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Competition rewards environmental projects that save children’s lives


11 Mar 2010


Health & Consumers

Parma, Italy 11 March 2010 – Eight winning projects have received Children's Environment and Health Plan for Europe (CEHAPE) Awards at the Fifth Ministerial Conference of the WHO European Region on Environment and Health today. (1) 

Each project represents "good practice" in improving the environment for children's health(2), according to the leading international non-governmental organisations responsible for managing the competition. They are Health and Environment Alliance (HEAL), Women in Europe for a Common Future (WECF), EcoForum, and International Society of Doctors for the Environment Austria. 

"Children's health in Europe is under threat," says Genon Jensen, Executive Director, Health and Environment Alliance. "Rates of some serious health conditions, such as cancer, are increasing year by year and the traditional killers - respiratory and diarrhoeal disease - are likely to be exacerbated by climate change.(3) Endocrine disrupting chemicals - known as EDCs - are identified as a key environment and health challenge(4) and as an area where priority needs to be given to identifying safer alternatives(5)."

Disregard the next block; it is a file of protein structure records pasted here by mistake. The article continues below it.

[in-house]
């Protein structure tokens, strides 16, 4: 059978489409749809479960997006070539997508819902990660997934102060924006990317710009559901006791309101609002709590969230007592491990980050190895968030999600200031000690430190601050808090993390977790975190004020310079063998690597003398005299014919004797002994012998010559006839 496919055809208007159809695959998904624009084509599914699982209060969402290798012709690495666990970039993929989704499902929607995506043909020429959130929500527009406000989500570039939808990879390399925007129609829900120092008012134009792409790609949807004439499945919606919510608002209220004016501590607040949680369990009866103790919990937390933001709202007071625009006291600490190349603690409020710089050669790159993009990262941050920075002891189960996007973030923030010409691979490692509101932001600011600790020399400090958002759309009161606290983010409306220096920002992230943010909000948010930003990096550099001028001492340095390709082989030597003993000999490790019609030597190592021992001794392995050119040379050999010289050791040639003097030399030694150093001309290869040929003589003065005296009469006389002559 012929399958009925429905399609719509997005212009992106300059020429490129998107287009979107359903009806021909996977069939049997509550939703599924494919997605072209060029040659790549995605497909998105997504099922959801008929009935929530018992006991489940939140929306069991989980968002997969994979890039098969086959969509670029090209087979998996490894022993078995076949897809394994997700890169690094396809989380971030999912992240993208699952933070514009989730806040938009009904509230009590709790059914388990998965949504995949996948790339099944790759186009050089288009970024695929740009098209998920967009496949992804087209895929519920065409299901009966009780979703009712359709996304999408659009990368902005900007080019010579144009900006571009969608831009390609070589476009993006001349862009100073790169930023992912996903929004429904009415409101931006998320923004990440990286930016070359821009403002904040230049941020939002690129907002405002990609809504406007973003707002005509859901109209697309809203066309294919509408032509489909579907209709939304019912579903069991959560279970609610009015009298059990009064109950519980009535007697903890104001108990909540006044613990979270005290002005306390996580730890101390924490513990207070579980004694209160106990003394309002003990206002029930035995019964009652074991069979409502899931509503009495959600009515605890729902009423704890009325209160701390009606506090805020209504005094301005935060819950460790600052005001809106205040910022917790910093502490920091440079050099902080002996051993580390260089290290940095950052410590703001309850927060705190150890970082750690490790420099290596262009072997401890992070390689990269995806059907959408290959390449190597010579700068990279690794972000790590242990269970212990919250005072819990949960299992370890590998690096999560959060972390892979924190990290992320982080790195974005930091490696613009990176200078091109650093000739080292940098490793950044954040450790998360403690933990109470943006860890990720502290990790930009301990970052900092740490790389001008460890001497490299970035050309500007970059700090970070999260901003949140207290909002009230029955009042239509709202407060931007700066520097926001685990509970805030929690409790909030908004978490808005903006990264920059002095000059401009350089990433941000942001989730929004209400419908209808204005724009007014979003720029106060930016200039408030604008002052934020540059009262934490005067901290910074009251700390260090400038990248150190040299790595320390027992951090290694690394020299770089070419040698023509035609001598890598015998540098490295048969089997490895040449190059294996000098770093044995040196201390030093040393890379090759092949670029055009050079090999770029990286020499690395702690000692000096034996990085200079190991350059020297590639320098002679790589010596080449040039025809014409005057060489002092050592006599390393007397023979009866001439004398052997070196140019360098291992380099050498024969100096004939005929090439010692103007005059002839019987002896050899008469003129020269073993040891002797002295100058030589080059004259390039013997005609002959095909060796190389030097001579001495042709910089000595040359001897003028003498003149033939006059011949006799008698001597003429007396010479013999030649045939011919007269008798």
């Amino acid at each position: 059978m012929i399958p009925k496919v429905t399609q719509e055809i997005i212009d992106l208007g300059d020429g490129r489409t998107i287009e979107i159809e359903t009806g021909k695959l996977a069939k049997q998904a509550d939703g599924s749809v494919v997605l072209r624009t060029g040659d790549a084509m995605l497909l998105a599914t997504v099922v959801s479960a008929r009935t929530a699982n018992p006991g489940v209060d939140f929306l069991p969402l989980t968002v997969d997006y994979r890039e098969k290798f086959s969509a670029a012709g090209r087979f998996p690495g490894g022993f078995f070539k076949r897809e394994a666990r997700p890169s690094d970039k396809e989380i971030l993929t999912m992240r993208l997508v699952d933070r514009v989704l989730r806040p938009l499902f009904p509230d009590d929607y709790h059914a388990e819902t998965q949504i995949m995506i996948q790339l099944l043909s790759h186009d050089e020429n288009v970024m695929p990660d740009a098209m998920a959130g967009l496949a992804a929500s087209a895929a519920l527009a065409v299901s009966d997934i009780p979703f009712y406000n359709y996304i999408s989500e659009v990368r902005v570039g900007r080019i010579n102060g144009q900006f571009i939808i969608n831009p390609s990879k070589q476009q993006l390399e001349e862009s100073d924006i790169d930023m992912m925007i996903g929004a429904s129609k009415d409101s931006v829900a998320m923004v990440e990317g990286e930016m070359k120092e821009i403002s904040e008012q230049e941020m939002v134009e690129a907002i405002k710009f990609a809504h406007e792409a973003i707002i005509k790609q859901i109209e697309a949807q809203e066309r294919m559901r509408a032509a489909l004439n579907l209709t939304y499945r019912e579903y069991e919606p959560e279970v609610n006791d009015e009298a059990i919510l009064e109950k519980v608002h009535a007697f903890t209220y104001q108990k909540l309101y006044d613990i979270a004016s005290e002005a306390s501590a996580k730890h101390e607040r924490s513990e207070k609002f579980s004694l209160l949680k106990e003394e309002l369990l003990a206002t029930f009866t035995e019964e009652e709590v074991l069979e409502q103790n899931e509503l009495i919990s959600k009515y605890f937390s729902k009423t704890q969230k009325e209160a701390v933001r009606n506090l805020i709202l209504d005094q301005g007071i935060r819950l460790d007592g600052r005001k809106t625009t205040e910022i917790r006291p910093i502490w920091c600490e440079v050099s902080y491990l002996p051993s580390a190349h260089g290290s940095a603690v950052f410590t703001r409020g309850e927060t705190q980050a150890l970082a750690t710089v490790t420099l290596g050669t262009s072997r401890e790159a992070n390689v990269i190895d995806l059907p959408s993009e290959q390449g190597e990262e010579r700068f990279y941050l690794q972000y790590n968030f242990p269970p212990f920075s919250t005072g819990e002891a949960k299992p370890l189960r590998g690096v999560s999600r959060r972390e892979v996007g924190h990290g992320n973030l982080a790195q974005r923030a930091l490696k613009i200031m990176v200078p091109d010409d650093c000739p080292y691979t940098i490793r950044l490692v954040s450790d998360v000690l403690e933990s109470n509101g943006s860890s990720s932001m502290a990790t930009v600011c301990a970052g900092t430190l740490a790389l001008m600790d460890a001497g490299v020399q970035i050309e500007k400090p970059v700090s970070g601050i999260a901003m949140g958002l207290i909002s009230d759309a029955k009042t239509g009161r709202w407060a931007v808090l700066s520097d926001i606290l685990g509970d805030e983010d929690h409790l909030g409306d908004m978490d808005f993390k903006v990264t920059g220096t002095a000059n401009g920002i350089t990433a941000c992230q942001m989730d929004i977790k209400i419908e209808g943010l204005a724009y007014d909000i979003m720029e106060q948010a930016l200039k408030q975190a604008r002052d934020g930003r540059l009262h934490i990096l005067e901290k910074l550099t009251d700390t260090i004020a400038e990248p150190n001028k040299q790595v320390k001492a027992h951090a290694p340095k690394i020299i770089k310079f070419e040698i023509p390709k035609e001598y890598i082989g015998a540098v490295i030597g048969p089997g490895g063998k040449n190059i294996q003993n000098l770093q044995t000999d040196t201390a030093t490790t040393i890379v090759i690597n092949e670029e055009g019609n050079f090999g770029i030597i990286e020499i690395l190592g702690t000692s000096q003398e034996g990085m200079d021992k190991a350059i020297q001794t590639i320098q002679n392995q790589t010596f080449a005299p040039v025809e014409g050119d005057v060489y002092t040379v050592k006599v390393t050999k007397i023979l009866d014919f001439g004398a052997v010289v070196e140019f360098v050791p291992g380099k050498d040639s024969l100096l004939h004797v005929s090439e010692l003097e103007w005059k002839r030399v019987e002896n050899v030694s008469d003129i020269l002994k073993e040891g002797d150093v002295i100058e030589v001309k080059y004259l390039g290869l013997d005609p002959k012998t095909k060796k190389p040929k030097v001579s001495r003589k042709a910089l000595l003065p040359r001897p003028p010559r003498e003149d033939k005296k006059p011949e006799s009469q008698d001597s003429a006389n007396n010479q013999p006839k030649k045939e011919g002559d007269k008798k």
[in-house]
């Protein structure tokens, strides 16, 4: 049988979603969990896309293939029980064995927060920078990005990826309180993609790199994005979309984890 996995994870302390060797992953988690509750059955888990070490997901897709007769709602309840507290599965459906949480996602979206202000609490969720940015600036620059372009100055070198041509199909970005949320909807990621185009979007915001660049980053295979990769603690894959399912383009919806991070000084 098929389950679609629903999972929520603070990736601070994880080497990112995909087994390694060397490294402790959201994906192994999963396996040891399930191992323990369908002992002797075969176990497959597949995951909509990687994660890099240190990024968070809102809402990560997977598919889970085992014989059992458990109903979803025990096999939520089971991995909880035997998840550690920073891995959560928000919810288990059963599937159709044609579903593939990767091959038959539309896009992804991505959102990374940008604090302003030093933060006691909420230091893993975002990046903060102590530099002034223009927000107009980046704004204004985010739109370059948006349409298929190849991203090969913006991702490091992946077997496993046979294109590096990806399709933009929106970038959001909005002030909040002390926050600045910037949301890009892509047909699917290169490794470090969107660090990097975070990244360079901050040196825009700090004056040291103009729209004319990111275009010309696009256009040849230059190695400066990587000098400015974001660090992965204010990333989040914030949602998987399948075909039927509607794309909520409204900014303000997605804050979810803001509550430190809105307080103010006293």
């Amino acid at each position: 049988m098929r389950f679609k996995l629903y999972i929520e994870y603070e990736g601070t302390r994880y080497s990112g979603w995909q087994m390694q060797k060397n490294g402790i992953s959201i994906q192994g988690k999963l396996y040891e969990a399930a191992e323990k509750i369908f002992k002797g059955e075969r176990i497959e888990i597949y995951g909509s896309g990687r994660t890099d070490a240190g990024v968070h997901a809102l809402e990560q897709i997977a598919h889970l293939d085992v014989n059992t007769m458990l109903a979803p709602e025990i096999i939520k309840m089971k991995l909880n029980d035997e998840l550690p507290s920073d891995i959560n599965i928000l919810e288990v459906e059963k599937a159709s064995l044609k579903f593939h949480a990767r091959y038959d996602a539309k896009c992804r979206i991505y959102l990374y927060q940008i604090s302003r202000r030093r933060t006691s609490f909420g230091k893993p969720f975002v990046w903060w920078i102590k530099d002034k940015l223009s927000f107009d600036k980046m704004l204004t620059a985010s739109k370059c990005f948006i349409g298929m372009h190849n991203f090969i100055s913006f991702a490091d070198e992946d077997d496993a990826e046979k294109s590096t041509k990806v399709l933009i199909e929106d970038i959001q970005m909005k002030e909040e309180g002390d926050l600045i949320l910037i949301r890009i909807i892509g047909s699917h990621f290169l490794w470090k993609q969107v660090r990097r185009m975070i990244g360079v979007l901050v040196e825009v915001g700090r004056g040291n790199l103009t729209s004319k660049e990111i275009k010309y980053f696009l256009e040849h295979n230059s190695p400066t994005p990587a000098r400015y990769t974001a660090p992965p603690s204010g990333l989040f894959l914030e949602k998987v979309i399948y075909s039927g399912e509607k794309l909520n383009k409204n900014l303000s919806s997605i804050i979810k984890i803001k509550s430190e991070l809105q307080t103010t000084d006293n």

"Each winner in the CEHAPE Awards has shown how children's health can be protected through low-cost, low technology interventions that involve local people. We would like to see these projects copied as widely as possible in communities in the European Union and across the WHO Europe region." Sascha Gabizon, Executive Director, Women in Europe for a Common Future says: “Many of the countries in the European region invest little money in measures to improve children’s health, which is difficult to understand, given that children are our future. Damage to health during childhood can have life-long negative effects." 

"The CEHAPE awards show how local initiatives can be key to improving children’s health, in particular in schools and kindergartens. In 2010, each child should have access to safe water and sanitation - Why is it that 13,000 children are still dying of water borne diseases in our region?"(6) asks Ms Gabizon. 

Other major problems for children's health are indoor air quality, exposure to harmful chemicals and a lack of opportunity for physical activity.(7) "Each child should be able to attend a school where he or she is not exposed to asbestos dust or other indoor air contaminants. Unfortunately, half the countries represented here in Parma continue to build their schools using asbestos. Each child should also be protected from harmful chemicals, in their toys, clothes and living environments and be able to benefit from safe physical activity and from green, natural areas. There is still a long way to go, but the CEHAPE awards show that support for local initiatives really pays off," Sascha Gabizon says. 

The overall winner in each category of the CEHAPE Awards will receive a cheque for 1,000 Euros. The eight award categories are based on the four priority goals of CEHAPE (Water and sanitation; Accident prevention and physical activity; Air quality; and Hazardous chemicals and radiation); two key challenges for children's health and the environment: mobility and climate change, and two inspirational settings: youth participation and schools. (2)

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